Monday, October 24, 2016

Educeri Lesson Subscription Service (Review)

Members of the TOS Homeschool Review Crew were recently given access to over 1000 lessons (with options for K-12 learning), via  Educeri .......  Educeri a division of DataWORKS  and their  Educeri Lesson Subscription Service.

This is a fairly unique product, in that the powerpoint style lessons aren't really written directly to the student, but prepared for the teacher to use. Obviously this is well suited for a classroom scenario, but it can be used in the homeschool as well.

There are hundreds of lessons in math and language arts, which means multiple lessons for most grades. The science lessons are more for middle/high school, and there is currently just a smattering of art, music, and even a couple for PE. What this means is that this could be a good resource for someone who is running into problems with a particular subject, and would like to see it from another approach. OR it could be used to rabbit trail, following the interests of the child.

Many lessons are correlated with common core (helpful if you live in a highly regulated state that would like to see those correlations), and others are not. Because I'm not overly fond of common core, I mostly to look at other lessons, particularly when it comes to math. ;) Here is a screenshot of a lesson I decided to use with my 4th grader, to help him check his multiplication and division answers:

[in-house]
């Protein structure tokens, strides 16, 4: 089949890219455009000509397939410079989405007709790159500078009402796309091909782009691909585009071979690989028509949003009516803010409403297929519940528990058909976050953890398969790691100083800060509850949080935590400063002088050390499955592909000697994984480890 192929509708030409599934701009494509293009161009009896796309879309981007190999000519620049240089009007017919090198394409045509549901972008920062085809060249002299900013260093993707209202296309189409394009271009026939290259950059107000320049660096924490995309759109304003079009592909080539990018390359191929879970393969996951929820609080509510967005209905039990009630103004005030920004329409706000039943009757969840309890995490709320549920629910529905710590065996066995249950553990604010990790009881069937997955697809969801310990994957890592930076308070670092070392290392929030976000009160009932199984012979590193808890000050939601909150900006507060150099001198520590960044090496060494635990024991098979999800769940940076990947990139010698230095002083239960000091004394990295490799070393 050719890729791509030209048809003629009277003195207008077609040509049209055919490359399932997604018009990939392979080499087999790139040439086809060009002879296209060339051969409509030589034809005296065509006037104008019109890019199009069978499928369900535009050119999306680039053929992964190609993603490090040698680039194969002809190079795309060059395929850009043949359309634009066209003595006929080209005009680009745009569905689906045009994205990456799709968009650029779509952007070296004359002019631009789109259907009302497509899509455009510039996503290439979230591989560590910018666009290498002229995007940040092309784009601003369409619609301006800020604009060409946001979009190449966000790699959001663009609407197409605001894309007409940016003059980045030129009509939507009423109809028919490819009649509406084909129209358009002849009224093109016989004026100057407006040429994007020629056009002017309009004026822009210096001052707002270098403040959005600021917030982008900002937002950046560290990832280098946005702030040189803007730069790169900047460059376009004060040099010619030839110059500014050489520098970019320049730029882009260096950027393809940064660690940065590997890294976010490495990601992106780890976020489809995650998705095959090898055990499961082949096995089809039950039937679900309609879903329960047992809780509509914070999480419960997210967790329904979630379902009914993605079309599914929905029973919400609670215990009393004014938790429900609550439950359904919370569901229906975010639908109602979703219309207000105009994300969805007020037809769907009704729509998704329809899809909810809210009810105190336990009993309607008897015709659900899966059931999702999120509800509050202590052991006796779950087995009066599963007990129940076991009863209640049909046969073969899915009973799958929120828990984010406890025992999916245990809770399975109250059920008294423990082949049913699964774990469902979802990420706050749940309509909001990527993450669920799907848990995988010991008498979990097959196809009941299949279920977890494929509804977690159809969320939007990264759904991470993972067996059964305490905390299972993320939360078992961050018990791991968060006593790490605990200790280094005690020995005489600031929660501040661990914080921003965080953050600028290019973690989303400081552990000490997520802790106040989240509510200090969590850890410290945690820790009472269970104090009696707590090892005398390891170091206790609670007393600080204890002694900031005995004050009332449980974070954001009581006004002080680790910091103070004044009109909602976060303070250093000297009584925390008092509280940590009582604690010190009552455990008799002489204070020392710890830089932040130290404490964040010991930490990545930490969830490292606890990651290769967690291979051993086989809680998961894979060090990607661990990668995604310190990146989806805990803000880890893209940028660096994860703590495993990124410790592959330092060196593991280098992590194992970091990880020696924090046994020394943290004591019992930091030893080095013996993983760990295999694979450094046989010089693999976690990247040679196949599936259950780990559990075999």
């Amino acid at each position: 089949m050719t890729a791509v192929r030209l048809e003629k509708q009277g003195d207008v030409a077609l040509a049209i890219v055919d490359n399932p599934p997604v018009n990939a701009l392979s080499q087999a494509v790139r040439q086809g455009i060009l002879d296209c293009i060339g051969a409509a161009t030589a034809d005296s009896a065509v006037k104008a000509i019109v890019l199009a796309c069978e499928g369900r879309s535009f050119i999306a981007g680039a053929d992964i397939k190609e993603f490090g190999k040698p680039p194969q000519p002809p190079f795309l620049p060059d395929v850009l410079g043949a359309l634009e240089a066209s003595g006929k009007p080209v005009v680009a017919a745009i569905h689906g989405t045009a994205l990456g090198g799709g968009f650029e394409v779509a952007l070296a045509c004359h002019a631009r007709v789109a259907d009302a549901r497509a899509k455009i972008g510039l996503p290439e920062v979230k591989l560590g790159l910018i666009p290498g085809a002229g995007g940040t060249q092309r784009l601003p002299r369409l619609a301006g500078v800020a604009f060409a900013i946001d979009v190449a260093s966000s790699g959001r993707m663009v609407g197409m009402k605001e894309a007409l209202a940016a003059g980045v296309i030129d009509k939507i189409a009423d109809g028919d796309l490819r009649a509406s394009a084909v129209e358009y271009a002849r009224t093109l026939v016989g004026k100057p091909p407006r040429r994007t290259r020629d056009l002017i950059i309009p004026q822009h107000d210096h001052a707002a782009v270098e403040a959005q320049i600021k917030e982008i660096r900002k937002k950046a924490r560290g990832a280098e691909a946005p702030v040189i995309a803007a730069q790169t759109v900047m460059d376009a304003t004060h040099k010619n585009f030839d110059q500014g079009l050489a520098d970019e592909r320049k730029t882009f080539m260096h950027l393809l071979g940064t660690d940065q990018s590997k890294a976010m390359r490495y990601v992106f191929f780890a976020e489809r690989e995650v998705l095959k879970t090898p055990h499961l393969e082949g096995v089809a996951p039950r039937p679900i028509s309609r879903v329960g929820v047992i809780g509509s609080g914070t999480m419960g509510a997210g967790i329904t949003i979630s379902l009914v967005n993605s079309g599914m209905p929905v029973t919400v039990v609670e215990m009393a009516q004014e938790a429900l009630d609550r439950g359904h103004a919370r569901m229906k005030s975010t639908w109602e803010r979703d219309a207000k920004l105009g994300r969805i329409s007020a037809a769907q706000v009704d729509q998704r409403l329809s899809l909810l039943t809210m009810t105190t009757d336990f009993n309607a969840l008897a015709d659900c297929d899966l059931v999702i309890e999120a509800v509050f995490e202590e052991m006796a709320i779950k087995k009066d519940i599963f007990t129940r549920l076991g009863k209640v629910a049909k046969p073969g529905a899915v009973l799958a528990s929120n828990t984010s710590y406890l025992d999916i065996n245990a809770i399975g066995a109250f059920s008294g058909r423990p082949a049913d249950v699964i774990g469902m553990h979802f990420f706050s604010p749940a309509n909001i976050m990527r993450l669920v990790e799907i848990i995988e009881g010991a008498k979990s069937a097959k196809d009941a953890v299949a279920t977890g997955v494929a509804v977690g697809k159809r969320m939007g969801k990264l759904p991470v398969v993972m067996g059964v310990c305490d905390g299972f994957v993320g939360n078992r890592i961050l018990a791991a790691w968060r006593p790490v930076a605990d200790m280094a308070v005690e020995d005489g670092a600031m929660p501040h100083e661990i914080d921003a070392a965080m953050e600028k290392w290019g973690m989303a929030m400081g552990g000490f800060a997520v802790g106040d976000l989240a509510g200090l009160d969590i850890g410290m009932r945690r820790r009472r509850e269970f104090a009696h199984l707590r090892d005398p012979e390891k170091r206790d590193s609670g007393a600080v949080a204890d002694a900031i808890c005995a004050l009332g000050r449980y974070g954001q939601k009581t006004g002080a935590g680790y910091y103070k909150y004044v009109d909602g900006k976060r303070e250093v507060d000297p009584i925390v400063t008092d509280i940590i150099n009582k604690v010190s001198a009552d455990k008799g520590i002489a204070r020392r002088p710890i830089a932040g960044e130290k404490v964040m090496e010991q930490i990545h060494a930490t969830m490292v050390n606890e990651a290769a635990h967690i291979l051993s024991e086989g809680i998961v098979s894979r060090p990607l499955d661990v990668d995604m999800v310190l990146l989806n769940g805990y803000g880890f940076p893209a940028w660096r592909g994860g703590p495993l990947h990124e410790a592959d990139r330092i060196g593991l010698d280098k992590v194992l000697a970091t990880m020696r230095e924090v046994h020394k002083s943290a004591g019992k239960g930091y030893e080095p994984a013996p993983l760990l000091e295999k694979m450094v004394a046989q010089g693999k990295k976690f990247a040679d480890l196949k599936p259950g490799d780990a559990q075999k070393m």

The slide starts with nothing where the red numbers and text are. As you talk about the problem and walk through step-by-step (by clicking the right arrow at the bottom), the words or numbers in red show up in order. If you want to emphasize something you can use the pen or highlighter to show that. In this slide I circled a few things and drew lines and symbols to help explain what was going on. That's a pretty nice little feature! :) 

Some (but certainly not ALL) of the lessons also include printable student handouts for practice.

One of the other features of the site is the searching ability. If you aren't able to find a lesson that coordinates with what you are looking for, you can send a request for that lesson.  I filled out a request for a lesson multiplying double digit numbers by double digit numbers (copying the style of another lesson title), and although I wasn't able to locate it myself, I received a reply email with a link to the lesson I was searching for. My understanding is that if the lesson doesn't exist, your request will likely go onto a list of possible future lessons.

I am looking forward to using some of the language arts lessons when we get to metaphors and similes. The history lessons look like they are mostly for middle and upper grades. I find it interesting that they include lessons on the origins of the major religions (Buddhism, Christianity, Confusionism, Hinduism, Islam, and Judaism) as well as lessons on various cultures and the causes of specific wars.

One little rabbit trail that we took included a lesson that was a little over my 9 year old's head: "Trace the Principles of Democracy in Historical documents." We checked that one out because we were talking about Fort Knox, and had learned that there was a copy of the Magna Carta which sparked the question "What's that?" Have to love a lifestyle of learning!

Not So Nutty Nitty Gritty 
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